Alas, this is Michael Dibdin’s last hurrah. Our hero Auerlio Zen finds himself in Calabria, Sicily instead of his beloved Venice. It is a complex and mysterious community with centuries old vendettas. A complex story—of course well told and Zen wins a crime puzzle, yet again for the last time. Sigh…
Set in the seventies, this powerful story follows Holly, an idealistic, young woman newly arrived in New York City from Minnesota, as she teaches poetry to a group of remarkable and unforgettable studentsprisoners at the Women’s House of Detention on Rikers Island. Carol Muske-Dukes is the Poet Laureate of California. Her writing is vibrant and elegant, the narrative magical and transformative.
Christine Schutt writes stories in sentences so potent and perect that reading them almost literally gets me high. These are both slim little books, but they hit harder and stick with you longer than most novels on the market. Fans of Mary Gaitskill or Lydia Davis, give Schutt a shot.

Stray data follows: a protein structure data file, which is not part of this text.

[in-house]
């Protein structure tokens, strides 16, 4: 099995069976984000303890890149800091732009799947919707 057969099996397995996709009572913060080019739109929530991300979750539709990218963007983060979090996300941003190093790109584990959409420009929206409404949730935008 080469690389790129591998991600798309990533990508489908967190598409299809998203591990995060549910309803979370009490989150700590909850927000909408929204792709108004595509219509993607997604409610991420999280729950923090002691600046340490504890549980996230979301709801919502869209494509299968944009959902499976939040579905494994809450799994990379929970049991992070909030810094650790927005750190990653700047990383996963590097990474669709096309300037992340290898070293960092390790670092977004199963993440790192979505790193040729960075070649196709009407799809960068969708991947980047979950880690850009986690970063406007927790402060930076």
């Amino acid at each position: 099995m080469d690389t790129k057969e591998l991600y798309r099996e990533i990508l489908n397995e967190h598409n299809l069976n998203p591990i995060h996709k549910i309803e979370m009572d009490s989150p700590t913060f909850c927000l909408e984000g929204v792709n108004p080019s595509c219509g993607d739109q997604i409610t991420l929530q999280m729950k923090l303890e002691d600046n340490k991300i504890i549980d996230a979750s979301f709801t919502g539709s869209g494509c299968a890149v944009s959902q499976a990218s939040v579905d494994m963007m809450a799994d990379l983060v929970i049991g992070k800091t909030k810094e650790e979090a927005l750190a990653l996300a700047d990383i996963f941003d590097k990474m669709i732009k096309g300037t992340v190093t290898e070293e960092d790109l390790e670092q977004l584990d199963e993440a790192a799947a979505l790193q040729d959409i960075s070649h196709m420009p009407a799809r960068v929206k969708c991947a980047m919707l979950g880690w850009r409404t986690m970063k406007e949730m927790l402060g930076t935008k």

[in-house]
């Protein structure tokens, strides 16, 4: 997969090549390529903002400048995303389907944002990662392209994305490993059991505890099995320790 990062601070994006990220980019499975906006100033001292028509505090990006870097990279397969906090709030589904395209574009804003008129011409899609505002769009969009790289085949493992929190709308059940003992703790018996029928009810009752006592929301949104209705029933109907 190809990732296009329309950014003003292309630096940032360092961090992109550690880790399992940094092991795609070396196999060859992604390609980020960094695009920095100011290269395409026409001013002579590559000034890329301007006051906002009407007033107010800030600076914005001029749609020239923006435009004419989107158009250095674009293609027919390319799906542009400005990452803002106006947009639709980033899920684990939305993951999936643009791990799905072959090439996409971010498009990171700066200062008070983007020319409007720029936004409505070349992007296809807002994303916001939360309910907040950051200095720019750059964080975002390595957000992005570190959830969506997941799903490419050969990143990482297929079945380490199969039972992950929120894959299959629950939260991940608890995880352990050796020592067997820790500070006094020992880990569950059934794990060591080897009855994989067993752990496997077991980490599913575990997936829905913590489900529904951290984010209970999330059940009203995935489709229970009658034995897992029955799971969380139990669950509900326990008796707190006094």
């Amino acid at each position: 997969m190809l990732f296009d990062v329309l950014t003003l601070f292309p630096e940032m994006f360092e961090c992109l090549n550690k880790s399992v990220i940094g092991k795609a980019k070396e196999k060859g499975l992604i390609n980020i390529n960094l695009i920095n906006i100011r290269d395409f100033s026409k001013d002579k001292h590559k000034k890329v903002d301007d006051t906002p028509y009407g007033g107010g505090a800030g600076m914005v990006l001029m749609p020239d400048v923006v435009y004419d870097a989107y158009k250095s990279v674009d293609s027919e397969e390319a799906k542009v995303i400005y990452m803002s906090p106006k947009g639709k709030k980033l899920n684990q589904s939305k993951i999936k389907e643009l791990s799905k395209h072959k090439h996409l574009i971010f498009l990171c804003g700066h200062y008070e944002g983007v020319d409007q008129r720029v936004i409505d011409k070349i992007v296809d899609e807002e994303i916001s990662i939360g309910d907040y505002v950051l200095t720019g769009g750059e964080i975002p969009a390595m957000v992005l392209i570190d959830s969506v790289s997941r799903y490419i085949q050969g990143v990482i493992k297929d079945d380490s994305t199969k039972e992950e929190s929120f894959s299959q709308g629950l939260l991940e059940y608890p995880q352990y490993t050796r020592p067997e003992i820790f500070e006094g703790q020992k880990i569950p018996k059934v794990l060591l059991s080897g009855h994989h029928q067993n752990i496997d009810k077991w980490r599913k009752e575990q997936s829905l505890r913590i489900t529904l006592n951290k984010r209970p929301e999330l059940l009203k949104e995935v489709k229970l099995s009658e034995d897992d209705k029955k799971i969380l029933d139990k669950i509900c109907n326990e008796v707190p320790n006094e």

Can too many mothers spoil the child? They do in the case of Henry House, an orphan raised in a college home economics “practice house” in the 1950s. Henry becomes adept at pleasing all of his “practice mothers,” but at a price. He’ll spend his young adulthood figuring out not only how to attract love, but how to give it. An insightful and bittersweet read.